• I purchased two Jabra bluetooth headsets in the relevant time period. I’m happy to be in your group, but I doubt I can produce any receipts. I too found these things fairly unreliable. I know, I did buy two of them, but I thought it could have been my fault that the first one fell apart, and besides they look cool.

  • Sure. Count me in. Especially since I am (probably like a lot of other class members) likely to buy another headset in the next 7 years which will doubtless cost more as a result of this lawsuit. I would bet that the net negatives to me of this lawsuit (future increased cost of the product plus less useable product guide) far outweigh the (theoretical) “benefit” of a donation to charities I’ve never heard of. Not to mention the incentive such settlements give to “my” lawyers to go out and file more silly lawsuits that will needlessly drive up the prices I pay in order to line their pockets.

  • I am definitely a member of the class and request that you represent my objection. What do I need to fill out paperworkwise? I don’t know how to write an elegant objection like you did in the GTA case.

  • I qualify in the bluetooth matter, count me in.

  • I purchased a Plantronics bluetooth headset last year. You may include me on your list. (email)

  • I am not a member of the class but would be willing to Paypal $20 to help the cause. Lemme know where to send the money.

  • I purchased one. Count me in.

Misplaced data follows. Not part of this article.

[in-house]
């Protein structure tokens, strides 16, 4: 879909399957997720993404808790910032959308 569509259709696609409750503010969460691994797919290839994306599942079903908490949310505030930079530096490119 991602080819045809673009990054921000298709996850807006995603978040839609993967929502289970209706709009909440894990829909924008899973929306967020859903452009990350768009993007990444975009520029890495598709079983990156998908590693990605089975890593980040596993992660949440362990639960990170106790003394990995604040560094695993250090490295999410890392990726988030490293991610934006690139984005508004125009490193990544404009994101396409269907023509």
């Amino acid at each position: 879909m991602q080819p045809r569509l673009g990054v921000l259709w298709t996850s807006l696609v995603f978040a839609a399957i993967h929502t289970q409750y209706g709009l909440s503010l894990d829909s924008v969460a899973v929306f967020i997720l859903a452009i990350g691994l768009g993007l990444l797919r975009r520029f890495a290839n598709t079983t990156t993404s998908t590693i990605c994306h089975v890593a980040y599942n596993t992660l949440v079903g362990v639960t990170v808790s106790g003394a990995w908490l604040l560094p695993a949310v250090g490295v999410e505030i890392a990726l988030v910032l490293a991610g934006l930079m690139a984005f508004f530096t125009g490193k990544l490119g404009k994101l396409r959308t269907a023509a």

• Consider placing some ads:

    “…Have you or a loved one ever received Class Action junk mail? Unsatisfied with your 12 cent check, unredeemable coupon, or silly new warning…? ”

    “You may be entitled to have some fun. Call me, the frugal, reasonable lawyer… You pay nothing unless you want to…”

  • I am a member of the class, having purchased a Motorola blue tooth headset in 2004. Please include me on your list. I am constantly being bombarded with class action junl mail and am pleased to be able to join your action against these nuisances.

  • I’ll happily chip into the expenses fund for this. At the very least it might embarrass everyone involved, though a sense of shame might be too much to hope for.

  • Thank you so much for your efforts! Wish I were a member of this group!!!

  • I got an IOGear headset, myself … but I have some cash just sitting there in a paypal account, just looking for a place where it could provide me some devious entertainment do the most public good.

  • I have a Motorola Bluetooth headset (the HS850) that I bought in 2003 or 2004 (I’d have to check), and would be totally interested in this. I’m so sick of frivolous lawsuits and the money they cost.

    Sign me up.

  • Sign me up!

  • sign me up

  • While many have accused this and other suits as being friviolous, I find that assertion as being absurd. Failure to warn of harm is as applicable to this case as it is to pharmecuticals, or other manufactured devices.
    That being said, it is also absurd for the ‘settlement offer’ to preclude recovery for those individuals who are members of this class who have suffered actual harm from these devices.

    Please OBJECT to the settlement if you find it at all appauling.

  • To be clear: I already have several class members signed up, and will likely file an objection depending upon the response from plaintiffs’ counsel to my inquiries about the settlement. If you haven’t already explicitly signed up with me via email with a retainer agreement, you are not “signed up,” and will either have to object individually, or free-ride off of the objection (if any) I make on behalf of my clients.

    @27: Gremmie, the lawsuit only claims economic harm, and has nothing to do with physical harm from failure to warn.